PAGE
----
Eric Charlton

Eric Charlton

Former Minister for Transport

    Private companies awarded preferred tenderer status for bus service contracts

    28/06/1996 12:00 AM



    Western Australians can look forward to better public transport at big savings.


    Transport Minister Eric Charlton today announced the private companies who had been awarded preferred tenderer status for contracts to operate five metropolitan public transport bus services.


    Mr Charlton said he had accepted the recommendation of a six-member independent evaluation panel and Director General of Transport Stuart Hicks.


    "The outstanding quality of the successful bids will ensure that the Government's objective of providing better public transport at a lower cost to the WA public will be met," he said.


    "The savings will be up to one-third off the operating costs calculated at the beginning of the 1995-96 financial year and this will mean a cut of many millions of dollars a year in the subsidy taxpayers currently have to provide for public transport."


    The panel's evaluation processes have been reviewed by the Australian Industrial Relations Commission and the State Supply Commission.


    "I doubt whether any previous Government tenders have been put through such a long and thorough assessment," Mr Charlton said.


    "It has been an extraordinarily detailed process, taking full account of service delivery, employment, maintenance and financial factors."


    The five bus service areas have been provisionally allocated to three private groups:


    ·       Canning and Southern River to Swan Transit (which won the Midland area in the previous round of tenders);


    ·       Rockingham to the TMG joint venture; and -


    ·       Marmion and Wanneroo to the ATE joint venture.


    The Government will now negotiate formal service contracts with the successful applicants. The contracts will have varied terms of 6-to-7 years, with options for a further 4-to-6 years. Contract negotiations are expected to take two to three months. Services under the new contractors are due to begin operating in late September.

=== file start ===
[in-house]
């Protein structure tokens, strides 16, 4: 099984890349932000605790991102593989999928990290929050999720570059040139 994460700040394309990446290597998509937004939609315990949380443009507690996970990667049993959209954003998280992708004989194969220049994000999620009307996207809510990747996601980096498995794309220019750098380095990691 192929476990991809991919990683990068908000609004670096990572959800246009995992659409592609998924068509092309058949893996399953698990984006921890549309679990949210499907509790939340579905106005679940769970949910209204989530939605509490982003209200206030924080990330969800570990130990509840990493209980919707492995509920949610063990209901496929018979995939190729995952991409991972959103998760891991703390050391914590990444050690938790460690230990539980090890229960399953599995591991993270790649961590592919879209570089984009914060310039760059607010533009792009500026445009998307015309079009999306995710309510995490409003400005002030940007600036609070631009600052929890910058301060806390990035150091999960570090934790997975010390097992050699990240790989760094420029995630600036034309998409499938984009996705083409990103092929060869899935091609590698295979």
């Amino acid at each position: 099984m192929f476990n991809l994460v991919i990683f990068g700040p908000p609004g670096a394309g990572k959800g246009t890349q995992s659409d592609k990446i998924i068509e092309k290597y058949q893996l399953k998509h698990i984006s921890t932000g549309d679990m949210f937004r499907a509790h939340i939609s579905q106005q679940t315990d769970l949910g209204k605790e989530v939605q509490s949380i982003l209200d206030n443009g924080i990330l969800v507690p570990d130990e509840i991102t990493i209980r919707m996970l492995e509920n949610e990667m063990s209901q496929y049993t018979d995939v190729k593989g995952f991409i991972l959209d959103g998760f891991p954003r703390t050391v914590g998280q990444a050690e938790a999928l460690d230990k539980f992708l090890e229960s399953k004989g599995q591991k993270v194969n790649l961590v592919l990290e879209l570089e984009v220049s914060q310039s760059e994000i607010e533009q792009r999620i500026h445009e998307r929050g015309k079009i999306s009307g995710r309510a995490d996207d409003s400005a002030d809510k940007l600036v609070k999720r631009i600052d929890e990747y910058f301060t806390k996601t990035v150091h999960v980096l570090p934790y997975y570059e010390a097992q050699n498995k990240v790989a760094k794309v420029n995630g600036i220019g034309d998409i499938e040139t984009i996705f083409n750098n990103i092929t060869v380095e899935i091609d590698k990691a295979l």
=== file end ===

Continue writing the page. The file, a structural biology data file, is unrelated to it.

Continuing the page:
Mr Charlton said the Government would take a no-nonsense approach during the contract negotiations.


    "No contracts will be signed until the Government is completely satisfied that all of its requirements will be met and that the operators concerned can fulfil their promises," he said.


    "However, the outstanding quality of the successful tenders leaves us in no doubt that the operators will deliver the goods and lift metropolitan bus services to a new level of operational and financial performance. This is very good news for the public."


    "The travelling public's interests in vital aspects such as fares, concessions, timetables, routes, service frequency and quality of buses will continue to be protected. The Government will still control the buses and Transperth will have supervisory and regulatory powers," he said.


    Mr Charlton said the latest tender decisions, which follow the previous awarding of contracts in three other service areas, completed the Government's program of contracting-out 50 per cent of metropolitan bus services.


    MetroBus, the public sector operator, won two of the first three tenders.


    Mr Charlton said the evaluation panel for the five latest tenders had concluded that despite improvements in efficiency achieved by MetroBus over the past three years, the successful private operators would deliver major additional savings from day one of operations.


    MetroBus continues to operate more than half of all metropolitan bus services and in May was awarded the contract to operate the advanced new Central Area Transit System (CATS), which replaces the City Clipper bus service in central Perth.


    Mr Charlton said there would be no forced redundancies among MetroBus drivers as a result of the latest tenders.


    "New contractors will obviously welcome experienced drivers, so applicants from MetroBus would have an advantage," he said.


    MetroBus drivers who did not want to join the new contractors would also have the option of redeployment within the public sector - which could include gaining new skills and choosing a new career path through fully sponsored retraining programs.


    "I cannot emphasise too strongly that the bottom line of the contracting program is to achieve better public transport," Mr Charlton said.


    "The contractors are required to deliver the same services at lower cost or expanded services for the same cost."


    Note: TMG joint venture is the Transport Management Group on behalf of Sunbury, Bacchus Marsh and Skybus Groups. ATE is Australian Transit Enterprises Pty Ltd on behalf of Grenda, Hornibrook and Kefford Groups.


    Media contact: Sally Squires 321 7333